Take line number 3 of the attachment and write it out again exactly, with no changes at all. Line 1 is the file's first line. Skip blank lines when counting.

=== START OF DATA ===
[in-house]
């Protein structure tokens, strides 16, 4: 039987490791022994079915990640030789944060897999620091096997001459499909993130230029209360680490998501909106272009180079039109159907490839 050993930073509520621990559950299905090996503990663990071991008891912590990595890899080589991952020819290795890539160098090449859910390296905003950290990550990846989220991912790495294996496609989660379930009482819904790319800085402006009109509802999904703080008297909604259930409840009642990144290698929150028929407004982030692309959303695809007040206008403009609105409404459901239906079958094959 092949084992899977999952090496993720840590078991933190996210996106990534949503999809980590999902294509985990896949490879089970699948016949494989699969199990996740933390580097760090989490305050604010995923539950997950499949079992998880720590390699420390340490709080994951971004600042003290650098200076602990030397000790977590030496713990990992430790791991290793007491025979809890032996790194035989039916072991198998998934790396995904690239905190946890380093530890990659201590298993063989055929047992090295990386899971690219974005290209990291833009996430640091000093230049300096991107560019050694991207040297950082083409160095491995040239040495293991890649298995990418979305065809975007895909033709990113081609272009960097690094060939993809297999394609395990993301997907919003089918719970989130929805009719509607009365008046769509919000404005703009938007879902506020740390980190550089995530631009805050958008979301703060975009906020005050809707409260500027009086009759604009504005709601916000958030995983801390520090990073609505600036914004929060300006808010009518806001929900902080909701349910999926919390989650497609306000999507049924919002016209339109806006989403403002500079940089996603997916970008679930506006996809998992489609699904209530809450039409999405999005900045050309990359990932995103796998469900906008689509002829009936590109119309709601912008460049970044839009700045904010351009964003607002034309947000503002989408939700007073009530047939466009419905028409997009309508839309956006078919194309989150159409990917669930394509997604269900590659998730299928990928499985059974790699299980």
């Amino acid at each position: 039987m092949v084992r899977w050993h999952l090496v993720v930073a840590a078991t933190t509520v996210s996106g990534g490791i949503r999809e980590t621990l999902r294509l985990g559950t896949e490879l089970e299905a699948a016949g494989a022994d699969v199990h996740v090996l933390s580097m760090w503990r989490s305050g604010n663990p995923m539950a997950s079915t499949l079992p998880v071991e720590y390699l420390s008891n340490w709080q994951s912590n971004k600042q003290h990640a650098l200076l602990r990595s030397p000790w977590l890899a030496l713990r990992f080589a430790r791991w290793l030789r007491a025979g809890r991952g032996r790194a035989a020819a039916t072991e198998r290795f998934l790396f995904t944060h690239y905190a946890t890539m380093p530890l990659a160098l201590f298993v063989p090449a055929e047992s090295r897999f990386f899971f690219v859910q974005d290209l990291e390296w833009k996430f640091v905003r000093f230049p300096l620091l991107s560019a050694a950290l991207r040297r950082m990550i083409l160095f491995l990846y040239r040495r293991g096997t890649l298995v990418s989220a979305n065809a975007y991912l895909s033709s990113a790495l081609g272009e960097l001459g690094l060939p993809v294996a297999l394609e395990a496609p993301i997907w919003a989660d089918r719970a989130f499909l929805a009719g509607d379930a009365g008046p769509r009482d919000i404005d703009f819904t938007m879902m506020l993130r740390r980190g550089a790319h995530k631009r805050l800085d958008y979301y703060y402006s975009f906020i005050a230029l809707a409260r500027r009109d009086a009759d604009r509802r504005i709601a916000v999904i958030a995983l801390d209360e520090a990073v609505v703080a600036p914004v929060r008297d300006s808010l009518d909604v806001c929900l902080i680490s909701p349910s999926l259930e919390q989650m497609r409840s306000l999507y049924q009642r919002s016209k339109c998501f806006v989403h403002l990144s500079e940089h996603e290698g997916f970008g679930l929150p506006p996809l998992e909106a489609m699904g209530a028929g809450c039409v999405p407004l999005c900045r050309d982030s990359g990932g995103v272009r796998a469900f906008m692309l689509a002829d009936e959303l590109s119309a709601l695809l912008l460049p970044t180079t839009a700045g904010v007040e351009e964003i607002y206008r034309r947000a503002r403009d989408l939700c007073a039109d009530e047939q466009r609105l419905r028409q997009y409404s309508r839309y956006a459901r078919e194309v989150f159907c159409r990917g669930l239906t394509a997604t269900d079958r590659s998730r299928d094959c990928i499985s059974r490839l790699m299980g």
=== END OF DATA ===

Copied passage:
């Amino acid at each position: 039987m092949v084992r899977w050993h999952l090496v993720v930073a840590a078991t933190t509520v996210s996106g990534g490791i949503r999809e980590t621990l999902r294509l985990g559950t896949e490879l089970e299905a699948a016949g494989a022994d699969v199990h996740v090996l933390s580097m760090w503990r989490s305050g604010n663990p995923m539950a997950s079915t499949l079992p998880v071991e720590y390699l420390s008891n340490w709080q994951s912590n971004k600042q003290h990640a650098l200076l602990r990595s030397p000790w977590l890899a030496l713990r990992f080589a430790r791991w290793l030789r007491a025979g809890r991952g032996r790194a035989a020819a039916t072991e198998r290795f998934l790396f995904t944060h690239y905190a946890t890539m380093p530890l990659a160098l201590f298993v063989p090449a055929e047992s090295r897999f990386f899971f690219v859910q974005d290209l990291e390296w833009k996430f640091v905003r000093f230049p300096l620091l991107s560019a050694a950290l991207r040297r950082m990550i083409l160095f491995l990846y040239r040495r293991g096997t890649l298995v990418s989220a979305n065809a975007y991912l895909s033709s990113a790495l081609g272009e960097l001459g690094l060939p993809v294996a297999l394609e395990a496609p993301i997907w919003a989660d089918r719970a989130f499909l929805a009719g509607d379930a009365g008046p769509r009482d919000i404005d703009f819904t938007m879902m506020l993130r740390r980190g550089a790319h995530k631009r805050l800085d958008y979301y703060y402006s975009f906020i005050a230029l809707a409260r500027r009109d009086a009759d604009r509802r504005i709601a916000v999904i958030a995983l801390d209360e520090a990073v609505v703080a600036p914004v929060r008297d300006s808010l009518d909604v806001c929900l902080i680490s909701p349910s999926l259930e919390q989650m497609r409840s306000l999507y049924q009642r919002s016209k339109c998501f806006v989403h403002l990144s500079e940089h996603e290698g997916f970008g679930l929150p506006p996809l998992e909106a489609m699904g209530a028929g809450c039409v999405p407004l999005c900045r050309d982030s990359g990932g995103v272009r796998a469900f906008m692309l689509a002829d009936e959303l590109s119309a709601l695809l912008l460049p970044t180079t839009a700045g904010v007040e351009e964003i607002y206008r034309r947000a503002r403009d989408l939700c007073a039109d009530e047939q466009r609105l419905r028409q997009y409404s309508r839309y956006a459901r078919e194309v989150f159907c159409r990917g669930l239906t394509a997604t269900d079958r590659s998730r299928d094959c990928i499985s059974r490839l790699m299980g």